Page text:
Each week I write something about Cinema’s use of poetry. Taken together, I believe it leads to a deeper understanding of both film and poems. This week I return to Charlie Kaufman’s scripts, to his 2004 film “Eternal Sunshine of the Spotless Mind” directed by Michael Gondry, and Alexander Pope’s 1717 poem “Eloisa to Abelard”, from which the film get’s it title.
Artist Pierre Bismuth posed a question to Michael Gondry; what if you had been sent a card saying she has had you erased from her memory – please don’t try and reach her, what would you do? Gondry and Kaufman decided to film it.Mary (Kirstin Dunst) and Dr Mierzwiak (Tom Wilkinson)work for Lacuna Inc (a company that specialises in erasing memories) and Clementine Kruczynski (Kate Winslet) wants to erase memories of her relationship with Joel Barish (Jim Carrey). Shy, clever Joel and doesn’t want to let go of hismemories of free spirited indie-pixie girl, Clementine, nor does he want to be lost to her when he finds out that she has erased him.
The title of the film is from Alexander Pope’s 1717 poem Eloisa to Abelard. A true tale of torrid love from 12th Century Paris. Abelard, a renowned scholar, is hired to teach the beautiful and intelligent Heloise. They fall in love, she gets pregnant with disastrous consequences, run away together, he offers to marry her, she refuses because she wants freedom. Her father tracks down Abelard and castrates him, thenAbelard joins a monastery and writes a book about his misfortunes. Heloise gets a copy, understands he has written it for her, instantly she falls in love with him again even though she is holed up in a nunnery.
Alexander Pope was a shy, diffident and deformed catholic boy in a highly segregated society. Against all odds he decided to be the top poet in England and by the time he was 28 he had reached fame and fortune. He tackled the big love poem and turned it into one of the best sellers of the day.
In the film Joel and Clementine are bog standard outsiders. Their ‘meet-cute’ is talking about writers and musicians. Their flaws are immediate; “I’m a vindictive little bitch truth be told” she tells him. While he ruminates that he falls in love with anyone who gives him attention.
What interested me was that Pope’s poem is from Eloisa’spoint of view, her reply to Abelard in the form of a letter. The poem is in heroic rhymed couplets and traces her racing mind, that goes from past to present in urgent moan of love. “rove my thoughts” he writes, and uses repetition and rhythm to emphasise her conflict.
“yet, yet I love”, Eloise, like all doomed lovers feels different things simultaneously, and the subject of the poem becomes these roving thoughts. Pope masterfully speeds up the action and slows it down again as he shows her thinking about her feelings, e.g. “what means this tumult?’ Pope writes a mind in conversation with itself, that’s so familiar and common in heartache and echoed in the Film. The poem has hard breaks that change pace and and the film also cuts and breaks the narrative as realities collide.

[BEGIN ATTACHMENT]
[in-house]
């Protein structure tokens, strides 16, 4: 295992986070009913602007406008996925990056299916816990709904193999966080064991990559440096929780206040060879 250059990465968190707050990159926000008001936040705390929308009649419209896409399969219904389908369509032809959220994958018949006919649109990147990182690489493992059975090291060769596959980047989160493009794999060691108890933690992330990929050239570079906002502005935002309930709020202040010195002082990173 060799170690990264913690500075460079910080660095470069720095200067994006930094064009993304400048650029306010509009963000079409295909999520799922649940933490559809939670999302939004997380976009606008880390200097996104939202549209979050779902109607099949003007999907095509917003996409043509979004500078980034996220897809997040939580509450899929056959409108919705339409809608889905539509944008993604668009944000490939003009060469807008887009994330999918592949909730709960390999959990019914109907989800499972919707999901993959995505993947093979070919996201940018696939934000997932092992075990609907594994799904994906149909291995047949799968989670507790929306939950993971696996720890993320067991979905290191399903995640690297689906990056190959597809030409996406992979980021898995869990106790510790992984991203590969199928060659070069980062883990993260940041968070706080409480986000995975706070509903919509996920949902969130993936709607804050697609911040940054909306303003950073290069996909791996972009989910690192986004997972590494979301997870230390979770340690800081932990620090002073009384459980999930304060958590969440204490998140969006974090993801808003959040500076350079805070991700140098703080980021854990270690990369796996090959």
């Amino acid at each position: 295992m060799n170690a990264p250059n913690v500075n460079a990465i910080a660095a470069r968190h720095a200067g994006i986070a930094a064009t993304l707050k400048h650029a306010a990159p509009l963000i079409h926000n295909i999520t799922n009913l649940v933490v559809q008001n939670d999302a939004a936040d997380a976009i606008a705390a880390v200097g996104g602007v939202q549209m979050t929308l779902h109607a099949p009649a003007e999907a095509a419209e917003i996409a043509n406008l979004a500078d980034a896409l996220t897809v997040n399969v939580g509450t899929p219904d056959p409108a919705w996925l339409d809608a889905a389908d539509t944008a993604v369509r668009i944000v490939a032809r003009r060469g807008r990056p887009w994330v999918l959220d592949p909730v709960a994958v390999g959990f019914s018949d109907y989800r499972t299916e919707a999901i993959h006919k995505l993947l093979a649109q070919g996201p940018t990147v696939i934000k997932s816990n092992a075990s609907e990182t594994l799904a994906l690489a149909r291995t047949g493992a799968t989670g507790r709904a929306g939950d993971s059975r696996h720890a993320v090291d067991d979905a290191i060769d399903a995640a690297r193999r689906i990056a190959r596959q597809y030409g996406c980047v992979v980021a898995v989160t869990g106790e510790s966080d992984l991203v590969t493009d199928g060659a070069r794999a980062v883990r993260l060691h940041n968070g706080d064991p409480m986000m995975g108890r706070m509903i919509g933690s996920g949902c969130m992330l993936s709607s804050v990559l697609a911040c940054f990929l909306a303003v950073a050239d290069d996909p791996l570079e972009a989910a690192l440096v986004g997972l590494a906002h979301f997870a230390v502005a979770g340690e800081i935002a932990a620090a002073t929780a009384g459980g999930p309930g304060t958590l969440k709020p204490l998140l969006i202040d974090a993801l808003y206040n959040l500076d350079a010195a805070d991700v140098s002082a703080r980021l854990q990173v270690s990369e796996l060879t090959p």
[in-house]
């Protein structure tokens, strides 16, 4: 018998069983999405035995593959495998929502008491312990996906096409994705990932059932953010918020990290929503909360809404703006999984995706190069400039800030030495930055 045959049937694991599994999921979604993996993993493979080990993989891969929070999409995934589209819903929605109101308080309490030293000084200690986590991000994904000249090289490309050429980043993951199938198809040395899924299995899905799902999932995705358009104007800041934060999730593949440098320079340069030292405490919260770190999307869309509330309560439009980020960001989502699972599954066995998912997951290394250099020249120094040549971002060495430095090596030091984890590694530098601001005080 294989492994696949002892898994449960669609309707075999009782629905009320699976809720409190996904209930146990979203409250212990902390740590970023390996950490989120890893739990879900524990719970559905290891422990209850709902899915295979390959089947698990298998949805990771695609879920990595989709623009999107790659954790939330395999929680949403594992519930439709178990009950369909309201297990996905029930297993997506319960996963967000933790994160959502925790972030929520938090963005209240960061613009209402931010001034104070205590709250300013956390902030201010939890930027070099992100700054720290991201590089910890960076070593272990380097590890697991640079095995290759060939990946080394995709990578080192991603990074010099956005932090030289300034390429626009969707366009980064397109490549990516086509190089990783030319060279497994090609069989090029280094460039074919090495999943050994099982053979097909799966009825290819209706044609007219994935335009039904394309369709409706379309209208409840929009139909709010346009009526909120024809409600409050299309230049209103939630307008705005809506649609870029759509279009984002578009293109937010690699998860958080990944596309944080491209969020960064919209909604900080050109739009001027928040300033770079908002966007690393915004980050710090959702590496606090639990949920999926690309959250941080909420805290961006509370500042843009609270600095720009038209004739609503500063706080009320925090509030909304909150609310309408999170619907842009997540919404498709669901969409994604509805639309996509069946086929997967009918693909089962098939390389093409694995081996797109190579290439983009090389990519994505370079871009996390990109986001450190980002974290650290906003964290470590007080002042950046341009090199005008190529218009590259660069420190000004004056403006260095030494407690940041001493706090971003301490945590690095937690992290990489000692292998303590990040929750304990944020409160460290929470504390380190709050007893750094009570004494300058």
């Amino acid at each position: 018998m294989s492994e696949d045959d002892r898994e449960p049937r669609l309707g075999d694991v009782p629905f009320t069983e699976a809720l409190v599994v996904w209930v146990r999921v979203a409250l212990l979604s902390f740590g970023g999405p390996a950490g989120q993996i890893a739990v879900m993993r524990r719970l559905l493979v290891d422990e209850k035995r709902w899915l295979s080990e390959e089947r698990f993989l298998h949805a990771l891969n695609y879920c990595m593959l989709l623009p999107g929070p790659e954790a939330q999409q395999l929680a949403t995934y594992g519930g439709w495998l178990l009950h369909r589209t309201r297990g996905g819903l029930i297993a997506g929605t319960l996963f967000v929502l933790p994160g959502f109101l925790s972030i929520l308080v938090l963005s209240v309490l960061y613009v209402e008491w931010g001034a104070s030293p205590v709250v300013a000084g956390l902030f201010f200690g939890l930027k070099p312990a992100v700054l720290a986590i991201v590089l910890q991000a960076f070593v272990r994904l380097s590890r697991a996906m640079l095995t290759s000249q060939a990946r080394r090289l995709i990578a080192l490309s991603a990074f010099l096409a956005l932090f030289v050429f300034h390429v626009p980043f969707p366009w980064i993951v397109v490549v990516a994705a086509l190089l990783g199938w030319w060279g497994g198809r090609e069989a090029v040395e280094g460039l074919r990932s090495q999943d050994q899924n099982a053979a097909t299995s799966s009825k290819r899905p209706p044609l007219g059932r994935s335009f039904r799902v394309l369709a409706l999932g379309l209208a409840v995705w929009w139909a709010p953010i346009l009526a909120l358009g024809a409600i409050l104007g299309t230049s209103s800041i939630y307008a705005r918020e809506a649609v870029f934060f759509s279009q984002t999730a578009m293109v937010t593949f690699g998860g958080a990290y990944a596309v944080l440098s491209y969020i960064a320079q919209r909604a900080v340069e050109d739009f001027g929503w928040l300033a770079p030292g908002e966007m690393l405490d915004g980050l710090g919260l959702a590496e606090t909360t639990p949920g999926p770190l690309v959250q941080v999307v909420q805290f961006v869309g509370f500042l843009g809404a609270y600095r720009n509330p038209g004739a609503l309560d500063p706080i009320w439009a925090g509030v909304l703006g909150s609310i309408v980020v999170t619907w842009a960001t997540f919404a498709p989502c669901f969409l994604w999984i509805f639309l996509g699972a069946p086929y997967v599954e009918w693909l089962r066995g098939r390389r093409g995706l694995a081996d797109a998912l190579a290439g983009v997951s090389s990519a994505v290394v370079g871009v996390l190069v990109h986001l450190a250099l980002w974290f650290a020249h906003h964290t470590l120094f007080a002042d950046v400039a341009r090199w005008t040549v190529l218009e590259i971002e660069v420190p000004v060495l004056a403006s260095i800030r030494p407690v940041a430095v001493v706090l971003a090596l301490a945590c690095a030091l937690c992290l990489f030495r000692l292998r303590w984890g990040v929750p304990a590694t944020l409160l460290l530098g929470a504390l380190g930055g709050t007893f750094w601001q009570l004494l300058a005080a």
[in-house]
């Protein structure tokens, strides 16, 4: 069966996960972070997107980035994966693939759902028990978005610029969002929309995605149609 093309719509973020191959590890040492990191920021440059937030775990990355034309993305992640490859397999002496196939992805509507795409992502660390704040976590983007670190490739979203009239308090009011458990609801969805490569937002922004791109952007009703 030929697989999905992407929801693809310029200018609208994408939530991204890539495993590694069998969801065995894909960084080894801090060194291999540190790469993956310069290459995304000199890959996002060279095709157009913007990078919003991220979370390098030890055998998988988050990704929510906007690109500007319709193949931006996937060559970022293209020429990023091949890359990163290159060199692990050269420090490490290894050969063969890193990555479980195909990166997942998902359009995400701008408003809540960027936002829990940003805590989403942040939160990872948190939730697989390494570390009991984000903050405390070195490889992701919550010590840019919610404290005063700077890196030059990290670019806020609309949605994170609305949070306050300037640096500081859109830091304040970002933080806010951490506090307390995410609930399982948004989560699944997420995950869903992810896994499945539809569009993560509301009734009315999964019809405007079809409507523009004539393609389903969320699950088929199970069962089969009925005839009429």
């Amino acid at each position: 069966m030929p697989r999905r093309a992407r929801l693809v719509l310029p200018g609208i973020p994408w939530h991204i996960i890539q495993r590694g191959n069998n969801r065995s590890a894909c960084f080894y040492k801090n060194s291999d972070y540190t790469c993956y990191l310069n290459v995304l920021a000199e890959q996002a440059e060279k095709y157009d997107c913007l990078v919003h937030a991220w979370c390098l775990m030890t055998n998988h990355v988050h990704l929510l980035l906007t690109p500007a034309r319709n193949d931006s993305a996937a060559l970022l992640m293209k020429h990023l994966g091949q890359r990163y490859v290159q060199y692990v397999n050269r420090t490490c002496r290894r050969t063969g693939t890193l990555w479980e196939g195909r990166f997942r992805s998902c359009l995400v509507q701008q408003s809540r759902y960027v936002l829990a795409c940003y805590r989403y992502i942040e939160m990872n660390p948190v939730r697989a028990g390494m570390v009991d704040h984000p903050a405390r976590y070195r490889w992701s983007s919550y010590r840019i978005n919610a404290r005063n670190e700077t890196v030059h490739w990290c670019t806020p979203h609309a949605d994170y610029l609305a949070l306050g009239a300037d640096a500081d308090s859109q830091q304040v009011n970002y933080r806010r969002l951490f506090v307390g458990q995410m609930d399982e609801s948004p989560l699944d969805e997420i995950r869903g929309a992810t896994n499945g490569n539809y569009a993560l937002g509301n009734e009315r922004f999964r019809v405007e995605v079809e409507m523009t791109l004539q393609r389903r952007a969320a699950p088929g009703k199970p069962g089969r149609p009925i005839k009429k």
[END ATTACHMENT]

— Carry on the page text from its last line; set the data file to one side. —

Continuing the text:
Pope writes Eloisa’s internal world operated from an outer world where she listens to sermons, while inside she remembers them making love. It was Pope that developed thisheroic, romantic style that would go on to influence Byron, Wordsworth and Shelley. Pope gives Eloisa’s tormented past a pain that leads her to think it best that she forgets everythingand only experience spiritual ecstasy.
“Oh come! oh teach me nature to subdue,
Renounce my love, my life, myself—and you.
Fill my fond heart with God alone, for he
Alone can rival, can succeed to thee”
But we don’t believe her. Her body loves him. She kisses the book he’s written to be close to him. She writes to him that it is better he forgets her too even though he has written a book for her.
“ah come not, write not, think not once of me,
nor share one pang of all I felt for thee.
Thy oaths I quit, Thy memory resign;
forget, renounce me, hate whate’er was mine.”
Is it possible to forget someone you have loved? There is a whole psychological school that speaks of the unconscious storing attachments, of the body having memory, of memory itself being consciousness. Do we learn from our past or are we doomed to repetition?
Will Joel be the same person if he erases Clementine? How will he remember if or why he likes Rain Dogs by Tom Waitsor Music for Airports by Brian Eno and that book by Joel Towney Rodgers they both liked? All of these things go to construct a person. That is the point of the film. The bodyremembers even if we can erase the details of a relationship,endless arguing, boredom and resentments. Joel’s first girlfriend, Naomi, tells him when he breaks it off with her, whatever the girl Joel will always be himself – with the same problems. Our minds are never spotless.
Mary Svevo (Kirsten Dunst) tries to impress Dr. Mierzwiak and quotes the poem that gives the film its title. She forgets the name of the poet, he finds that charming. She reads the words from ‘Eloisa to Abelard’ also forgetting she’s had an affair with her boss and wiped those memories.
“How happy is the blameless vestal’s lot!
The world forgetting, by the world forgot.
Eternal sunshine of the spotless mind!
Each pray’r accepted, and each wish resign’d;”
I recommend Sage’s Rain podcasts for more on this Filmhttps://youtu.be/_ZqbuE0ehf8